All posts filed under: motivation / daily study

Daily Study: Listening to Okinawa radio

This weekend, I went to a Japanese restaurant where you could hear the radio of Okinawa. Back home, I checked their website, and they have several programs accessible in streaming. I have always considered the radio to be one of the best ways to improve one’s listening skills. People tend to speak at a natural speed and use expressions they would use in everyday life. I often listen to audiobooks too, but the reading speed of the speaker is much slower than real life conversation. Even if I can understand some audiobooks, I am totally lost when it comes to radio programs or Japanese people talking to each other. If you take a look at the radio of Okinawa and go to the “streaming” page, try the first program “ゴールデンアワー”. They speak so fast!! 😮 Compared to the slow and peaceful stream of an audiobook… I take it as a challenge and a way to get out of my comfort zone in the hope that I will get better at listening to Japanese. I like the …

Motivation: don’t pass N2 in 4 months and be enthusiastic!

I am preparing the JLPT N2, and I think that I might have put myself too much into it. I met several Korean students who passed N1 and even a girl who got a full mark at the section “language knowledge” of N1 😳 I also saw that some Koreans can pass N2 in 4 months (beginning from nothing) and it made me reflect upon level and enthusiasm and how one is so much more important than the other. Don’t pass N2 in 4 months Last week, I came across this advertisement for an institute in Seoul (Japanese sisa) that offers a course to pass N2 in 4 months. (I roughly translated it) As you can see, the course aims at complete beginners and promises that you will get N2 in only 4 months. The line that I translated in light blue indicates clearly that the purpose of this course is to add a line to your resume. If you can study like Koreans do, it is maybe possible to pass N2 in 4 months, but …

Motivation: Find something that exists only in Japanese

Among the usual advice given to language learners is the idea that one should pursue one’s field of interest in the target language. For example, if you like history, try to read history books in Japanese, if you like cooking, try this Japanese recipe, and so on. I am following this advice, of course, but even if it makes the learning process more enjoyable, it does not prevent me to feel demotivated from time to time. For example, I am interested in Japanese modern history. What I can do is buy a History book for children with illustrations and try to read it. If I want to learn more about a historical event, I can try to understand the Wikipedia page in Japanese. But to be honest, I think I would finally give up and read what I want to know in English. This kind of method always leaves me with a demotivation phase after the euphoria of the first days. I think that there are two reasons for this: either I don’t really want to understand the content of …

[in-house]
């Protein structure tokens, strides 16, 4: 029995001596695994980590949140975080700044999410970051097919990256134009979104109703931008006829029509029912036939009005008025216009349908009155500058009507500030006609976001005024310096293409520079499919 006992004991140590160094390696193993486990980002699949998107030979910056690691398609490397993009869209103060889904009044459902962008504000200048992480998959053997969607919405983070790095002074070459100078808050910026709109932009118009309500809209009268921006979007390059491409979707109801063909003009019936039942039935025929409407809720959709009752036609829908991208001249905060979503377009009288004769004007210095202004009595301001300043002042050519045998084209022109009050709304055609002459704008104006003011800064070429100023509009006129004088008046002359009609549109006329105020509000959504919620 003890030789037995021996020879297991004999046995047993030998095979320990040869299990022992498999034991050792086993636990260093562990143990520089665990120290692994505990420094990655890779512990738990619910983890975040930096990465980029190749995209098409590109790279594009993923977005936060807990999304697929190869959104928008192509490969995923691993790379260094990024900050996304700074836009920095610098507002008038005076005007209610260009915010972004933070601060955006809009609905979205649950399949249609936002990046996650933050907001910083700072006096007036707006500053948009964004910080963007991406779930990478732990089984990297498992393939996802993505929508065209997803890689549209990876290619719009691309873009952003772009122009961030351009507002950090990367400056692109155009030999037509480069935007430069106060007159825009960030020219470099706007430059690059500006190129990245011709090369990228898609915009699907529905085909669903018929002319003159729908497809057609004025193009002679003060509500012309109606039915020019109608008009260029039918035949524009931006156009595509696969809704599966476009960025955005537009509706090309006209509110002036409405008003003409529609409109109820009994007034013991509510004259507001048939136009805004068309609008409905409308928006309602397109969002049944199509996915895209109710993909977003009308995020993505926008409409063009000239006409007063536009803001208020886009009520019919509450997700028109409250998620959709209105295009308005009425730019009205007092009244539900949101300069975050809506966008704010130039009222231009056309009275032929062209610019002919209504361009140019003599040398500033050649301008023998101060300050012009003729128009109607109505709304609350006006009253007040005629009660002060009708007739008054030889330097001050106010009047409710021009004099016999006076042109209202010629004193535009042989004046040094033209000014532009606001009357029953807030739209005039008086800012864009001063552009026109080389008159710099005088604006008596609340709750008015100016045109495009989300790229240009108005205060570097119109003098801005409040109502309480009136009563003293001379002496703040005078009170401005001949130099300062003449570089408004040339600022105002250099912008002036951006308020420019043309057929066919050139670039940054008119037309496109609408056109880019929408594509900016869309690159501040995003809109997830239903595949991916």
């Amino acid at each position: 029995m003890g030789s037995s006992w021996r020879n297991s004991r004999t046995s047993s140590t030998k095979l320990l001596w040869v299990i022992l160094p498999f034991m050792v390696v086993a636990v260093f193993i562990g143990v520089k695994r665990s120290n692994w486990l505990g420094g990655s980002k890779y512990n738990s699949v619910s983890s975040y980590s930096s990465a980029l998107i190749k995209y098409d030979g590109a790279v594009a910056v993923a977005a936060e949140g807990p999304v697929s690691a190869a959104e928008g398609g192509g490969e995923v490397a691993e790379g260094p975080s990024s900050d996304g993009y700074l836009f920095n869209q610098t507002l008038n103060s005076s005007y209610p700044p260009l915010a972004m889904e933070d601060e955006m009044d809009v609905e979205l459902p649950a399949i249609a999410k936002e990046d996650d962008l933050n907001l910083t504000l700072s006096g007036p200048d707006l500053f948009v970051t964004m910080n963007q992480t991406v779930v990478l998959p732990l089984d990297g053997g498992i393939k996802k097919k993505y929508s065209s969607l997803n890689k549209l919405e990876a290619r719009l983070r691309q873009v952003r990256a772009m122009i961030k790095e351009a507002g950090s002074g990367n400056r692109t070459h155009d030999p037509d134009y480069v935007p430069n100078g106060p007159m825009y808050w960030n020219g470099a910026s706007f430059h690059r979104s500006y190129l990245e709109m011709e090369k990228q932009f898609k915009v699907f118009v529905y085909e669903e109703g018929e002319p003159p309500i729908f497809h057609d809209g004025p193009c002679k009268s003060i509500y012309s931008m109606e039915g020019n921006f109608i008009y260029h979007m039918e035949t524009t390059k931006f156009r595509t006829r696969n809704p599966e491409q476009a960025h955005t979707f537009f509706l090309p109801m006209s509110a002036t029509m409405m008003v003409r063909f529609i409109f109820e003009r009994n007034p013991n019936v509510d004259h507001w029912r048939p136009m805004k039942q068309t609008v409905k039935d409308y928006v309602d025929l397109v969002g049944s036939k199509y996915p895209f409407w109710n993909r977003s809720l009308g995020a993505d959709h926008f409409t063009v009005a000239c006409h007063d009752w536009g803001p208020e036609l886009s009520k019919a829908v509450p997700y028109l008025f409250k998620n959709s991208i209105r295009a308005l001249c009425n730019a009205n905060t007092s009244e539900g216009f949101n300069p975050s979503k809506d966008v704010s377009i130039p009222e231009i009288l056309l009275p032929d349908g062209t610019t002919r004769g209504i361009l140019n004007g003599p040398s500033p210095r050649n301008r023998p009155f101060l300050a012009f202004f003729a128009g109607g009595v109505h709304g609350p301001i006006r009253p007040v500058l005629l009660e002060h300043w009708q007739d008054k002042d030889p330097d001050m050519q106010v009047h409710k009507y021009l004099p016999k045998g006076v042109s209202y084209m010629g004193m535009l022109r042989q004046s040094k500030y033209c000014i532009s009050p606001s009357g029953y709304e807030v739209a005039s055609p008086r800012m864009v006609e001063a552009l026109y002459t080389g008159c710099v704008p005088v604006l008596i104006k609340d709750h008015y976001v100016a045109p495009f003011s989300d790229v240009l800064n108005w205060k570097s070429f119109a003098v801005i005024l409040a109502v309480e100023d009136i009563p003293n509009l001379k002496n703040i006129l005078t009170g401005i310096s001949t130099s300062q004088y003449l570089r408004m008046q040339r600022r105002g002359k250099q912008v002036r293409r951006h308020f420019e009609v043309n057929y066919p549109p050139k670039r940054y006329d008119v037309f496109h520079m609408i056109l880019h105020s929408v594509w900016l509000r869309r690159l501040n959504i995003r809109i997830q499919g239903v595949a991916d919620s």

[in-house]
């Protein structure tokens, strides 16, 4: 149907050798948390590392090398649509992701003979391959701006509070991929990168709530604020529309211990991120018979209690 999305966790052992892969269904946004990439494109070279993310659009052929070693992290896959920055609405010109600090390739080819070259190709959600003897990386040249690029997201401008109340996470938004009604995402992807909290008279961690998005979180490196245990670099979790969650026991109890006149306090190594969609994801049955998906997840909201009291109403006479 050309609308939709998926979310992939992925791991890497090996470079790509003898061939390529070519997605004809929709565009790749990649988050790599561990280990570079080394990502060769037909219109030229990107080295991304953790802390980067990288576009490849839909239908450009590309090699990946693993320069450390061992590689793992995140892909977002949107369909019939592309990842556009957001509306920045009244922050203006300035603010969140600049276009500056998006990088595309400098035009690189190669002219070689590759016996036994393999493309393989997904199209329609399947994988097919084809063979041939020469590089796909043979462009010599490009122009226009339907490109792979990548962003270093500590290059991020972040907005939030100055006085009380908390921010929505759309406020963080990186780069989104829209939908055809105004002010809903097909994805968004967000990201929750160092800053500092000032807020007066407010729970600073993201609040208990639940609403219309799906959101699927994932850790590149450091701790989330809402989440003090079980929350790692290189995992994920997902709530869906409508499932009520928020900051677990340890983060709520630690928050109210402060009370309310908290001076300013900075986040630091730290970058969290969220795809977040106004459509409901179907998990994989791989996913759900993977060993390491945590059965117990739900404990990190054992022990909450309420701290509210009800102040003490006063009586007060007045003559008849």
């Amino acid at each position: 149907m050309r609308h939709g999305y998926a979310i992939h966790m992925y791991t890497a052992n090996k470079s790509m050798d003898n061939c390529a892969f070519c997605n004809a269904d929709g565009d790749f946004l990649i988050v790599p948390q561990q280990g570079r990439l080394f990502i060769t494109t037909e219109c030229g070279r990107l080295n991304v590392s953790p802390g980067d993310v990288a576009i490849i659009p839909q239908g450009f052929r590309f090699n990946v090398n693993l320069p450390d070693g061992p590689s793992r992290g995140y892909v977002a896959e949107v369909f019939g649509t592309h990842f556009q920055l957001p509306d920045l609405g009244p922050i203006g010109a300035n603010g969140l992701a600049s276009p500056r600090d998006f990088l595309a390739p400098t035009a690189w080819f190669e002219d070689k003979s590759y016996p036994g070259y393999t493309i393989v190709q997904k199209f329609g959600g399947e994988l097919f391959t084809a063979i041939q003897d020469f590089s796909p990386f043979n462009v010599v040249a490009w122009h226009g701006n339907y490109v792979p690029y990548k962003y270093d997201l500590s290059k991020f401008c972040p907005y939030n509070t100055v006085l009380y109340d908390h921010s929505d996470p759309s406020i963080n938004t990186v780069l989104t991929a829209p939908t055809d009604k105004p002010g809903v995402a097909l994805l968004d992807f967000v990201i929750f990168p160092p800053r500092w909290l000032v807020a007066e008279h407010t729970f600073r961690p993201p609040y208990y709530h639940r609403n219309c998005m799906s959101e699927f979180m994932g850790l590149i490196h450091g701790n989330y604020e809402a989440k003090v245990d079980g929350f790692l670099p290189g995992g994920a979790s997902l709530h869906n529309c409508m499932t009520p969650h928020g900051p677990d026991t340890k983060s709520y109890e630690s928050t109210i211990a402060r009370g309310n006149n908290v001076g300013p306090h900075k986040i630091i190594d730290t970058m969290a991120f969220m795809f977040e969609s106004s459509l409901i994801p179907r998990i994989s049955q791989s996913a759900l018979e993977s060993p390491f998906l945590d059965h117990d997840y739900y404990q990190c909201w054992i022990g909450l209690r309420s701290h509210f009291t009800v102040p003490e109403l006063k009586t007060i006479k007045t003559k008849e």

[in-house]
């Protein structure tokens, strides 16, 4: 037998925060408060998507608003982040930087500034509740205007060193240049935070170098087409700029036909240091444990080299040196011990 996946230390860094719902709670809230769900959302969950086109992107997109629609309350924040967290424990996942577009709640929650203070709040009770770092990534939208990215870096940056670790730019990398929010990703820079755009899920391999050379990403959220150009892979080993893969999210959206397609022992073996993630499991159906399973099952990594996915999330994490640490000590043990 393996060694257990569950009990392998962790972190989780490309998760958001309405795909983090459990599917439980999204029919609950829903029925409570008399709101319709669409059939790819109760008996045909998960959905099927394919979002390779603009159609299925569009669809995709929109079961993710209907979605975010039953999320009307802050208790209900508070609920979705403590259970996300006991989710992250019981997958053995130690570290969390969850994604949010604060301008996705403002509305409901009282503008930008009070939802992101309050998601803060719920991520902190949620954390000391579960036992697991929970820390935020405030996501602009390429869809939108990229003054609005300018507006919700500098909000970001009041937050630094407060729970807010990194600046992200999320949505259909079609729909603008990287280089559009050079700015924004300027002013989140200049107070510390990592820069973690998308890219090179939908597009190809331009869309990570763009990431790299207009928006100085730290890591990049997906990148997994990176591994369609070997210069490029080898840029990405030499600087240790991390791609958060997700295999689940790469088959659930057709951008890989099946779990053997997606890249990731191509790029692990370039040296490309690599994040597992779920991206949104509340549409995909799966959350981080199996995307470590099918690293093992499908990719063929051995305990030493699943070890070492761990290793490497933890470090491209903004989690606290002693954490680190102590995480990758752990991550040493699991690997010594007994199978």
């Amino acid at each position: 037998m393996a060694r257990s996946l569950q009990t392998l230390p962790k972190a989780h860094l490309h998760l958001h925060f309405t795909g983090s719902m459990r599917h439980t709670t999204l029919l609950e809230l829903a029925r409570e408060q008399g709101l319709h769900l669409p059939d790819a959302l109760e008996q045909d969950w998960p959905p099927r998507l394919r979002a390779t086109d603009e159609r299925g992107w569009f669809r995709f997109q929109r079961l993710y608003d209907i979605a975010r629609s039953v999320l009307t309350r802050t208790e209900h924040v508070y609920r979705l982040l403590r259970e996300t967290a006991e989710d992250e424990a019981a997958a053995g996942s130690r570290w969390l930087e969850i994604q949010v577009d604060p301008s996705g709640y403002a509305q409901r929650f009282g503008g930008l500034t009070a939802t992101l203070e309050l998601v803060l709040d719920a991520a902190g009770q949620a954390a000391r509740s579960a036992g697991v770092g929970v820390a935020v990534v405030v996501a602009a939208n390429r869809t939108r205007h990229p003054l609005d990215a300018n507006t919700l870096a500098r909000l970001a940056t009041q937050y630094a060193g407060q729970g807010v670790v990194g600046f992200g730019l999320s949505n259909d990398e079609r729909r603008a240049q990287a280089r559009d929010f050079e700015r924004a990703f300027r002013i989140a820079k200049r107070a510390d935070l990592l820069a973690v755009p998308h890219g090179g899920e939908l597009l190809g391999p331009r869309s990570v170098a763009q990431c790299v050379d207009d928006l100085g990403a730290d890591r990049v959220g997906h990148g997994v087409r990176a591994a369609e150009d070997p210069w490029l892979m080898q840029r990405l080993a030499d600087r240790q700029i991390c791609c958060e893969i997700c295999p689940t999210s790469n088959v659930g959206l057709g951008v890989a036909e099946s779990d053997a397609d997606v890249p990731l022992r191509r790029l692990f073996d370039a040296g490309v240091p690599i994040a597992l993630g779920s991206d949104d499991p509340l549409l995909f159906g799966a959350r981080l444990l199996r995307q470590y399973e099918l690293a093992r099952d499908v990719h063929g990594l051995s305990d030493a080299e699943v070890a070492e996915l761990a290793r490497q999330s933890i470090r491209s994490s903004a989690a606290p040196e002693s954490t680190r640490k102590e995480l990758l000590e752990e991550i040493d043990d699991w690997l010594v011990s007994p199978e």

I don’t make any progress 😕

When learning a foreign language, it is easy to get demotivated and give up, especially when one is self-studying. One of the most common causes of demotivation is the belief that we don’t make any progress. I think that there are two reasons why language learners can have this feeling: if you don’t study, you are not making measurable progress if progress means “getting closer to an unreachable goal”, the journey will last forever. These are some ideas to stay motivated when you feel like you are treading water. First of all: are you studying? Before lamenting that your Japanese is not improving and so on, ask yourself if you are really studying. Sometimes, I think “I am fed up with studying because I don’t make any progress anyway”, when the truth is, that I am not making progress because I am not studying. I wish that I could become fluent by just watching films and reading books but, even if it does help improving one’s reading and listening skills, it’s not enough to take …

Notes on the JLPT

I took the first JLPT of the year (2017) on July, 2nd. It’s been almost a year now since I’ve started learning Japanese (with some previous knowledge of kanji thanks to Chinese that I learned years ago) and I have decided to challenge myself with the N2 level. I don’t really care about succeeding or failing at the JLPT so I thought that a higher level would be more attractive and encouraging. Here are some personal thoughts about this session. The N2 session is divided in two. The first half contains the vocabulary, the grammar and the reading part. The second half is only the listening part. Vocabulary I think that the vocabulary part is a straightforward one that does not require a lot of thinking and time: either you know the word, its kanji, its pronunciation and how it is used, either you pick an answer randomly. You really can’t afford to lose time for the vocabulary. I wasn’t good at this section, and there are two reasons, I think: Not enough words First, …